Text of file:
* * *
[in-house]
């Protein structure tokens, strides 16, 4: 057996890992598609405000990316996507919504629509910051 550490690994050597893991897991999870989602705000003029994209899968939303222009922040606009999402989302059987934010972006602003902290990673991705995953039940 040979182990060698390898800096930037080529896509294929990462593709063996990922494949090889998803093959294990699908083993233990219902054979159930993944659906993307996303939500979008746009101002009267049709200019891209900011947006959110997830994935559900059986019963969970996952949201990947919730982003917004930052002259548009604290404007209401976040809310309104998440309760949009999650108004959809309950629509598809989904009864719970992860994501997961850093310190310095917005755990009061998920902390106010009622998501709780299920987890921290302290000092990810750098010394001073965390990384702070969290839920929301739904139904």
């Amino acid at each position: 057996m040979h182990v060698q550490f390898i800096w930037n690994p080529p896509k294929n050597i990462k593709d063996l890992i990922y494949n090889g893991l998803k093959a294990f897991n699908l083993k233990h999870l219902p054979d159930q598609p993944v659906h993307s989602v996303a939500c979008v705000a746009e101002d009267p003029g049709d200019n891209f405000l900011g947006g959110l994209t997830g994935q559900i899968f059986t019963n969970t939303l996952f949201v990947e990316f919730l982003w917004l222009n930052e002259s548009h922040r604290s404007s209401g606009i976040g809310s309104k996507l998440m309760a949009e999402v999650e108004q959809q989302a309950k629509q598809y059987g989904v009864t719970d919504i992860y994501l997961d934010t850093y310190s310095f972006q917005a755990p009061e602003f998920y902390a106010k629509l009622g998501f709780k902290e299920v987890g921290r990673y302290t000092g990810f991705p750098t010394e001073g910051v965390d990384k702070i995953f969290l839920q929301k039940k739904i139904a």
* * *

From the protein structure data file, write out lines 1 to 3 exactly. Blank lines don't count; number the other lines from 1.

[in-house]
């Protein structure tokens, strides 16, 4: 057996890992598609405000990316996507919504629509910051 550490690994050597893991897991999870989602705000003029994209899968939303222009922040606009999402989302059987934010972006602003902290990673991705995953039940 040979182990060698390898800096930037080529896509294929990462593709063996990922494949090889998803093959294990699908083993233990219902054979159930993944659906993307996303939500979008746009101002009267049709200019891209900011947006959110997830994935559900059986019963969970996952949201990947919730982003917004930052002259548009604290404007209401976040809310309104998440309760949009999650108004959809309950629509598809989904009864719970992860994501997961850093310190310095917005755990009061998920902390106010009622998501709780299920987890921290302290000092990810750098010394001073965390990384702070969290839920929301739904139904």
């Amino acid at each position: 057996m040979h182990v060698q550490f390898i800096w930037n690994p080529p896509k294929n050597i990462k593709d063996l890992i990922y494949n090889g893991l998803k093959a294990f897991n699908l083993k233990h999870l219902p054979d159930q598609p993944v659906h993307s989602v996303a939500c979008v705000a746009e101002d009267p003029g049709d200019n891209f405000l900011g947006g959110l994209t997830g994935q559900i899968f059986t019963n969970t939303l996952f949201v990947e990316f919730l982003w917004l222009n930052e002259s548009h922040r604290s404007s209401g606009i976040g809310s309104k996507l998440m309760a949009e999402v999650e108004q959809q989302a309950k629509q598809y059987g989904v009864t719970d919504i992860y994501l997961d934010t850093y310190s310095f972006q917005a755990p009061e602003f998920y902390a106010k629509l009622g998501f709780k902290e299920v987890g921290r990673y302290t000092g990810f991705p750098t010394e001073g910051v965390d990384k702070i995953f969290l839920q929301k039940k739904i139904a």